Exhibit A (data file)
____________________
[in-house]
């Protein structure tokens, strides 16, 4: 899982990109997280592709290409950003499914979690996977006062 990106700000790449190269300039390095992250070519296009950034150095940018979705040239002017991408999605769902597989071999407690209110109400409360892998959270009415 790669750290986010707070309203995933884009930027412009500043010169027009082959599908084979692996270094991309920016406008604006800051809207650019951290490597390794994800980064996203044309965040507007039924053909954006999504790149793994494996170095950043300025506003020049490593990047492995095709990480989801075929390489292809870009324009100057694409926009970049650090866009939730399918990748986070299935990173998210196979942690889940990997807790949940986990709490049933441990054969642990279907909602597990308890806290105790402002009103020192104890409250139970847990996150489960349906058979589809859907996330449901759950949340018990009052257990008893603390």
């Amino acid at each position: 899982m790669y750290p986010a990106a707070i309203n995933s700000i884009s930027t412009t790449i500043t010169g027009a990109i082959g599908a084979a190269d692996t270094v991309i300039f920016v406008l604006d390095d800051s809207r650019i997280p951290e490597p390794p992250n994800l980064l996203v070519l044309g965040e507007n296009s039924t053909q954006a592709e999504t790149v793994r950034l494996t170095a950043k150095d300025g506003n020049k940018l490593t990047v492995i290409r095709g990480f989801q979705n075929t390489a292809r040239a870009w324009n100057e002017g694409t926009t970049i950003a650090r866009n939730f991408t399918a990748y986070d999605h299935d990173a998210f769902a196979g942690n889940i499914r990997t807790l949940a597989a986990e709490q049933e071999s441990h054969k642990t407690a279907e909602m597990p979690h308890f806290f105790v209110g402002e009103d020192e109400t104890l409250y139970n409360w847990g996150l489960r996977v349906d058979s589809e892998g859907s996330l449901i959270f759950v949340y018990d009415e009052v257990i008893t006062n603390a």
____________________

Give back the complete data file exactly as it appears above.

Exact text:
[in-house]
């Protein structure tokens, strides 16, 4: 899982990109997280592709290409950003499914979690996977006062 990106700000790449190269300039390095992250070519296009950034150095940018979705040239002017991408999605769902597989071999407690209110109400409360892998959270009415 790669750290986010707070309203995933884009930027412009500043010169027009082959599908084979692996270094991309920016406008604006800051809207650019951290490597390794994800980064996203044309965040507007039924053909954006999504790149793994494996170095950043300025506003020049490593990047492995095709990480989801075929390489292809870009324009100057694409926009970049650090866009939730399918990748986070299935990173998210196979942690889940990997807790949940986990709490049933441990054969642990279907909602597990308890806290105790402002009103020192104890409250139970847990996150489960349906058979589809859907996330449901759950949340018990009052257990008893603390």
């Amino acid at each position: 899982m790669y750290p986010a990106a707070i309203n995933s700000i884009s930027t412009t790449i500043t010169g027009a990109i082959g599908a084979a190269d692996t270094v991309i300039f920016v406008l604006d390095d800051s809207r650019i997280p951290e490597p390794p992250n994800l980064l996203v070519l044309g965040e507007n296009s039924t053909q954006a592709e999504t790149v793994r950034l494996t170095a950043k150095d300025g506003n020049k940018l490593t990047v492995i290409r095709g990480f989801q979705n075929t390489a292809r040239a870009w324009n100057e002017g694409t926009t970049i950003a650090r866009n939730f991408t399918a990748y986070d999605h299935d990173a998210f769902a196979g942690n889940i499914r990997t807790l949940a597989a986990e709490q049933e071999s441990h054969k642990t407690a279907e909602m597990p979690h308890f806290f105790v209110g402002e009103d020192e109400t104890l409250y139970n409360w847990g996150l489960r996977v349906d058979s589809e892998g859907s996330l449901i959270f759950v949340y018990d009415e009052v257990i008893t006062n603390a």